Let Me Lick Your Stress Away

Four-legged friends ease college pressures


As college students, our schedules are consistently overbooked, sleep has become a luxury, and the amount of caffeine we consume could probably bring Frankenstein’s monster to life. We are a generation of sleepless nights, an insurmountable amount of essays, and the neurotic predisposition to determine a pass or fail based on how much information we can cram into our brains six hours before a final exam. There is no question that college life is stressful. What is surprising, however, is how college administrations have attempted to aid their student’s battle against the stress monster that is college life: they brought dogs to school.

In 2010, the University of California Riverside (UCR) hosted their first “Therapy Fluffies,” an event where they encouraged students to “de-stress” with one of several provided pooches they had brought to campus during finals week.

“In fall of 2010, we had about 350 students come out and every quarter it grows. Last quarter we were up a little over 600 students and today we’ll probably exceed that. So it gets more popular with students every quarter,” said Stacy Grady, mental health outreach coordinator at the university during a filmed interview at the event.

The event has been offered twice a semester since, during midterm and finals week. According to the the university’s student online news site, UCR Newsroom, last year’s event brought in nearly 1,000 students.

UCR Newsroom reported that it was a collaboration of the school’s Student Wellness Partners, Mental Health Outreach, and Active Minds, all programs geared to promote the total health and well-being of UCR students, who were responsible for bringing the event to the campus. The dogs were provided by the Inland Empire chapter of Delta Society Pet Partners, a group of trainers and therapy animals who visit the local hospitals, nursing homes, and physical therapy centers.

“You’re really stressed. You’re freaking out about everything. You’ve had no sleep. You’re frustrated because you have finals or midterms…and then you see this puppy and it makes you happy for like, five minutes of your life; and it calms you down,” said Christine Garavito, 22, a recent UC Riverside graduate.

Other California universities have caught on to this new trend and joined UCR in bringing these “stress puppies” to their campuses. Currently, the “stress puppy” solution to combat finals-week-stress has been adopted by multiple universities within the state, including: University of California at San Bernardino, University of California at San Diego, University of San Francisco and La Sierra University in Riverside.

And it doesn’t stop with California colleges.

Universities and colleges all across the country are promoting their own “stress puppy” events. Starting in 2006, Macalester College in St. Paul, Minn. asked faculty and alumni to bring their own fluffy friends to campus during finals week as volunteers at their “Dog Day Afternoon” event. In 2012, Indiana University launched their first “Rent-a-puppy” day where they charged students a $5 fee for the opportunity to hang out with one of the 20 puppies they had brought to campus from the local animal shelter. If the student and pooch just couldn’t part after their time together, the student could choose to adopt the dog as their own. The event not only gave students some stress relief but also helped several of the dogs find homes.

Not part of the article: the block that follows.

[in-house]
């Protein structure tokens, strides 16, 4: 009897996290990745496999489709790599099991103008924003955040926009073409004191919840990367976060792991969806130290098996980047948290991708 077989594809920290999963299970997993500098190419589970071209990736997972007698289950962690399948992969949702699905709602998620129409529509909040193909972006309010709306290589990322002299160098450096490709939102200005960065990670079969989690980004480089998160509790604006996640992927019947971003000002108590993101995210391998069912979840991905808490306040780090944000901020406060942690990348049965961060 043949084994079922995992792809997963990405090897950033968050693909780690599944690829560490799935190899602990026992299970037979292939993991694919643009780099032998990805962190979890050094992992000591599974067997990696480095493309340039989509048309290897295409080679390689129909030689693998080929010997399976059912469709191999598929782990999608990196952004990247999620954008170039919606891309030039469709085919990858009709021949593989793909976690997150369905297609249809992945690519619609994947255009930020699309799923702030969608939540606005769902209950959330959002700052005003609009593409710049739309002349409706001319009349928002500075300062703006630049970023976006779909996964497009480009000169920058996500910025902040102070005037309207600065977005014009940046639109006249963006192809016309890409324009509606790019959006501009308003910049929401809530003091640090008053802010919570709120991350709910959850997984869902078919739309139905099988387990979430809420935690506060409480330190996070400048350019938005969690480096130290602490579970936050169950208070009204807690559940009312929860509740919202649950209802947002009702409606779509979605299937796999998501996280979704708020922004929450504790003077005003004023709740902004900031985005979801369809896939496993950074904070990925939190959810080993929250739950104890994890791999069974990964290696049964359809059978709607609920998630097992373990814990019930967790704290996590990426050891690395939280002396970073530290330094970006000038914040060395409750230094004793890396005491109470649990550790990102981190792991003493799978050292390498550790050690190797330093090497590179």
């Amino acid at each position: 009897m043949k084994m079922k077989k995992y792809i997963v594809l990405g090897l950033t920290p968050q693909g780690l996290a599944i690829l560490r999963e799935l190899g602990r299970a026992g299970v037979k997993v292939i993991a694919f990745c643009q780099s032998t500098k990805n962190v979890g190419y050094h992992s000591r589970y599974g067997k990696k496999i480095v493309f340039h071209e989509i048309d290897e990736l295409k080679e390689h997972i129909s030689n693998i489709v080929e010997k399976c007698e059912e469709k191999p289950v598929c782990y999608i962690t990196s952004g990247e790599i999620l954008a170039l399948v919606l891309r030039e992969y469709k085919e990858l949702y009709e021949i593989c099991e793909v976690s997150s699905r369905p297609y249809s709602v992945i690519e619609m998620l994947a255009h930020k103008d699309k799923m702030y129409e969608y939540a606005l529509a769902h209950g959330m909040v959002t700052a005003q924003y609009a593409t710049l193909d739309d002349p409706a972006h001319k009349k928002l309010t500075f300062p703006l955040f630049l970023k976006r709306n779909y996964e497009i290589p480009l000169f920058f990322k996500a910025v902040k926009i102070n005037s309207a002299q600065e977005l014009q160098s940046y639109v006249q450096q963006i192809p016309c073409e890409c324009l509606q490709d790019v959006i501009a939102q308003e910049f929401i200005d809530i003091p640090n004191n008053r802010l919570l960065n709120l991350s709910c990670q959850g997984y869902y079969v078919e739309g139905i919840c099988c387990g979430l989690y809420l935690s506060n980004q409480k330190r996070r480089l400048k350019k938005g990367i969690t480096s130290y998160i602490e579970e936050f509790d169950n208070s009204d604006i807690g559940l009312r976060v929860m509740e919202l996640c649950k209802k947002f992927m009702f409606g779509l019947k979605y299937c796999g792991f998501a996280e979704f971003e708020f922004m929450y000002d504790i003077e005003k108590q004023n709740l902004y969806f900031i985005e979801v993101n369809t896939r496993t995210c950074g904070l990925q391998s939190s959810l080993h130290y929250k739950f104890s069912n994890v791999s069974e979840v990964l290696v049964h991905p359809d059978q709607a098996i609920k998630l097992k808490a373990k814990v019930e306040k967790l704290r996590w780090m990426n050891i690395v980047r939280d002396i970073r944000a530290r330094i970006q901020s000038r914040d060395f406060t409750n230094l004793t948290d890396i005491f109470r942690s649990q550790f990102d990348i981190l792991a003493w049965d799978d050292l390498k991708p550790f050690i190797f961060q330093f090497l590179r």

Kathleen Adamle, a nursing professor at Kent State University in Ohio, launched her own “Dogs on Campus” program in 2006 with just her own dog, but has since added 11 other therapy dogs to the program’s repertoire. She and her therapeutic friends visit dorms on a regular basis, not just during finals. In some instances, Adamle and the dogs will help students through tragedies on campus, comforting them as best as they can. She told USA Today, “I don’t care if it’s 10 at night, we go to that dorm and sit on the floor. The kids are crying, and they grab the dog and put their face in the fur and just let it go,” said Adalme.

Cooper, Harvard Medical’s therapy dog.

Then there are the year-round therapy dogs. Cooper, is Harvard Medical’s live-in Shih Tzu and he is available for play time for two days out of every week. This helpful pup even has his own reservation page on the school’s library website. Cooper is so popular that many of the undergraduates have started petitioning for him to be able to spend some time on their side of campus. Many of them end up taking the shuttle across the river to the Harvard Medical’s library just to spend some time with the scarf-wearing pup, on the Tuesdays and Thursdays that he is available. Not far behind, Yale Law School, has a Jack Russell/Border Terrier mix, named Monty and Emory University brought in Stanley and Hooch, two golden retrievers in training to become companion dogs for disabled owners, to help their students deal with their stressful courses.

Recent studies conducted by the American Heart Association and Center for Disease Control confirm the validity behind this idea that animals can actually affect an individual’s health. According to these studies, pets can decrease blood pressure, cholesterol and feelings of loneliness. Therapy dogs can, and do, relieve stress and providing these dogs for the college students has proven to be successful in helping them calm down, most especially around finals week, and perform better on their final exams.

“Studies have shown that animals help reduce blood pressure, stress and anxiety levels. Less stress helps students to be more successful. Successful students stay in school and are more likely to be on track for a timely graduation. This helps universities and colleges that are facing impacted student populations and a budget crunch,” said Grady to UCR Newsroom.

Jessica Zitterkopf-Ormonde, a 22-year-old radiology major at Mt. San Antonio College, is the proud owner of a service dog and said she knows what it’s like to feel the everyday stress of being a college student.

“I know as a student myself; we tend to neglect our mental health. And mental health is such a huge factor in our well being. But I think as college students, we get so stressed and caught up in our school work…we forget about ourselves,” she said.

Jessica Zitterkopf-Ormonde with her dog Winnifred. Photo by Denisse Duran.